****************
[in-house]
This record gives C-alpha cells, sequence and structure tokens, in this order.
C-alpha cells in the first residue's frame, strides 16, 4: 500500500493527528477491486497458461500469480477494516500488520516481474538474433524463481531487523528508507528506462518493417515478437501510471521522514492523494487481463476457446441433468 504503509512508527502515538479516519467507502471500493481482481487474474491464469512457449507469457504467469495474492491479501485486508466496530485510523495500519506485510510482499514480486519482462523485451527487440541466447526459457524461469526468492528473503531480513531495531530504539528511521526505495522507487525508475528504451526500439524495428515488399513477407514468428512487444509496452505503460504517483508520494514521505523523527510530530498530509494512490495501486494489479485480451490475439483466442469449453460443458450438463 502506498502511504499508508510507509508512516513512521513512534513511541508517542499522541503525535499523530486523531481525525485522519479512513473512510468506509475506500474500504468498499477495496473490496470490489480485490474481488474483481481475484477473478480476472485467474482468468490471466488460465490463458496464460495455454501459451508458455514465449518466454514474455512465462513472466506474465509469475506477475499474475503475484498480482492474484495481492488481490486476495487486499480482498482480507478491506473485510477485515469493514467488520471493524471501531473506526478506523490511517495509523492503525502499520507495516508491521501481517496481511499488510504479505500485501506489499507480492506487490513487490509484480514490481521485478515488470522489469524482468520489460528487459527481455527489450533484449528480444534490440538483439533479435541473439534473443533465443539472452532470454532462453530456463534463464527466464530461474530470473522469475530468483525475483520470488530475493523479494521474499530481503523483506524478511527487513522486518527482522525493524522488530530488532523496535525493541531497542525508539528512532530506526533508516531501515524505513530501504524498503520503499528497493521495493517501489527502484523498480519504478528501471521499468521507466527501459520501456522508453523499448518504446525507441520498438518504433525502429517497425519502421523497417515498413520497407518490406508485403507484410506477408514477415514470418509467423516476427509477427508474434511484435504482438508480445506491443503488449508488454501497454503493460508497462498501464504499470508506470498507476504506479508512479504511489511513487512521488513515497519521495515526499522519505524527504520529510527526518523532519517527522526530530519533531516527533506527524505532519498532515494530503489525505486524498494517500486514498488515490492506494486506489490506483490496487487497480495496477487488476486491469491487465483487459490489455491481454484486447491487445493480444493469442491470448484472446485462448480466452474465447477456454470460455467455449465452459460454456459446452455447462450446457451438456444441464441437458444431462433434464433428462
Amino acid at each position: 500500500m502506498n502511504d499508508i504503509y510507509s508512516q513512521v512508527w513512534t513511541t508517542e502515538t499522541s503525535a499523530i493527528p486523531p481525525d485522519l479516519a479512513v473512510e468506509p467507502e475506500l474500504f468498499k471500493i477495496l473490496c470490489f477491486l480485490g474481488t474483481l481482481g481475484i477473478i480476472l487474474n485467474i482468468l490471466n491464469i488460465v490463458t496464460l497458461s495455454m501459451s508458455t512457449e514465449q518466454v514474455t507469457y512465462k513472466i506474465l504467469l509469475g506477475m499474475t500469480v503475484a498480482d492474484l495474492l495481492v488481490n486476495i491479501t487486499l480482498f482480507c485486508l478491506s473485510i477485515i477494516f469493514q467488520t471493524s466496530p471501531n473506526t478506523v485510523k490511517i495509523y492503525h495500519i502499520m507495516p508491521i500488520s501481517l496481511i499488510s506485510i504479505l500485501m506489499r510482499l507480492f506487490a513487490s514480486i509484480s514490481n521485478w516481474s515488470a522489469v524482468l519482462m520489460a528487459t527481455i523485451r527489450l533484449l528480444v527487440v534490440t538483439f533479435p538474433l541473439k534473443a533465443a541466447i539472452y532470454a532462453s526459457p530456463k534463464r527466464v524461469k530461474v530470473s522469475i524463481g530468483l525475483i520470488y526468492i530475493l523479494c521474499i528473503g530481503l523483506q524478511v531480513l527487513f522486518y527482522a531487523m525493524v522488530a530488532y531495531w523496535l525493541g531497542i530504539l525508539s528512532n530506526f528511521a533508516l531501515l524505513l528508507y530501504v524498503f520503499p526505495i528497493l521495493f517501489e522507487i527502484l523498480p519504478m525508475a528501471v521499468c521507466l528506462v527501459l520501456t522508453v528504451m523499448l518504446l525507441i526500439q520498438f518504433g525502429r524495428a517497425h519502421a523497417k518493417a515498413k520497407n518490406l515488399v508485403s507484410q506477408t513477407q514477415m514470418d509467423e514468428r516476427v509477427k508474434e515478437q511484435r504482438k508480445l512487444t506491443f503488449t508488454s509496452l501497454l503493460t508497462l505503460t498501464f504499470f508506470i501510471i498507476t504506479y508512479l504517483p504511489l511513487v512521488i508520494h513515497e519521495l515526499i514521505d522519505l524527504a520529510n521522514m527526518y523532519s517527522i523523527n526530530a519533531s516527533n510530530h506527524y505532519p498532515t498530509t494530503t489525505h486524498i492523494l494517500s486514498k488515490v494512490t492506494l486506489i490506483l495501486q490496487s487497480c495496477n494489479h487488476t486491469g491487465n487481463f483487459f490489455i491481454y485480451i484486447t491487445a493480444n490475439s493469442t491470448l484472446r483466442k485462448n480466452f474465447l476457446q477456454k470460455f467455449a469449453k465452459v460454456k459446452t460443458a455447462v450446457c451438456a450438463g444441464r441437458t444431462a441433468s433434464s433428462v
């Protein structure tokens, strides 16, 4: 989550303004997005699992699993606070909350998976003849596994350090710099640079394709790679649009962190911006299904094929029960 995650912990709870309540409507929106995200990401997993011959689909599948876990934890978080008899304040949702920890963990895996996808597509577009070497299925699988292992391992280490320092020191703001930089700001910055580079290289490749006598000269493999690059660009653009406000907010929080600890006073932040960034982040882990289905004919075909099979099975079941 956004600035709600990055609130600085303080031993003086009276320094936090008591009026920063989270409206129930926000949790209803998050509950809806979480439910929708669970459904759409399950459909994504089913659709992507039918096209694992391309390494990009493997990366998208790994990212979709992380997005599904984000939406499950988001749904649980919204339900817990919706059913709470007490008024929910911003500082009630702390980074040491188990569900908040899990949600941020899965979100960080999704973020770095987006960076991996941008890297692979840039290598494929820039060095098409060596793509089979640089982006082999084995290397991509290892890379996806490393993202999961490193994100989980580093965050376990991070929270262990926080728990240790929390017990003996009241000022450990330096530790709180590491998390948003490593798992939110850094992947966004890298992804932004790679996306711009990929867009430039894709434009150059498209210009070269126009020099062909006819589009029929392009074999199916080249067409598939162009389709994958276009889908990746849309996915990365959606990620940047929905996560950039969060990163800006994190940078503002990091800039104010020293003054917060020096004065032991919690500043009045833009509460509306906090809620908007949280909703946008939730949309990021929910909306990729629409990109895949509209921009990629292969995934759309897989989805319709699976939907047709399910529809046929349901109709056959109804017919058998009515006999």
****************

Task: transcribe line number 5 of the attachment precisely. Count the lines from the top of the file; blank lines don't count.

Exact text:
């Protein structure tokens, strides 16, 4: 989550303004997005699992699993606070909350998976003849596994350090710099640079394709790679649009962190911006299904094929029960 995650912990709870309540409507929106995200990401997993011959689909599948876990934890978080008899304040949702920890963990895996996808597509577009070497299925699988292992391992280490320092020191703001930089700001910055580079290289490749006598000269493999690059660009653009406000907010929080600890006073932040960034982040882990289905004919075909099979099975079941 956004600035709600990055609130600085303080031993003086009276320094936090008591009026920063989270409206129930926000949790209803998050509950809806979480439910929708669970459904759409399950459909994504089913659709992507039918096209694992391309390494990009493997990366998208790994990212979709992380997005599904984000939406499950988001749904649980919204339900817990919706059913709470007490008024929910911003500082009630702390980074040491188990569900908040899990949600941020899965979100960080999704973020770095987006960076991996941008890297692979840039290598494929820039060095098409060596793509089979640089982006082999084995290397991509290892890379996806490393993202999961490193994100989980580093965050376990991070929270262990926080728990240790929390017990003996009241000022450990330096530790709180590491998390948003490593798992939110850094992947966004890298992804932004790679996306711009990929867009430039894709434009150059498209210009070269126009020099062909006819589009029929392009074999199916080249067409598939162009389709994958276009889908990746849309996915990365959606990620940047929905996560950039969060990163800006994190940078503002990091800039104010020293003054917060020096004065032991919690500043009045833009509460509306906090809620908007949280909703946008939730949309990021929910909306990729629409990109895949509209921009990629292969995934759309897989989805319709699976939907047709399910529809046929349901109709056959109804017919058998009515006999």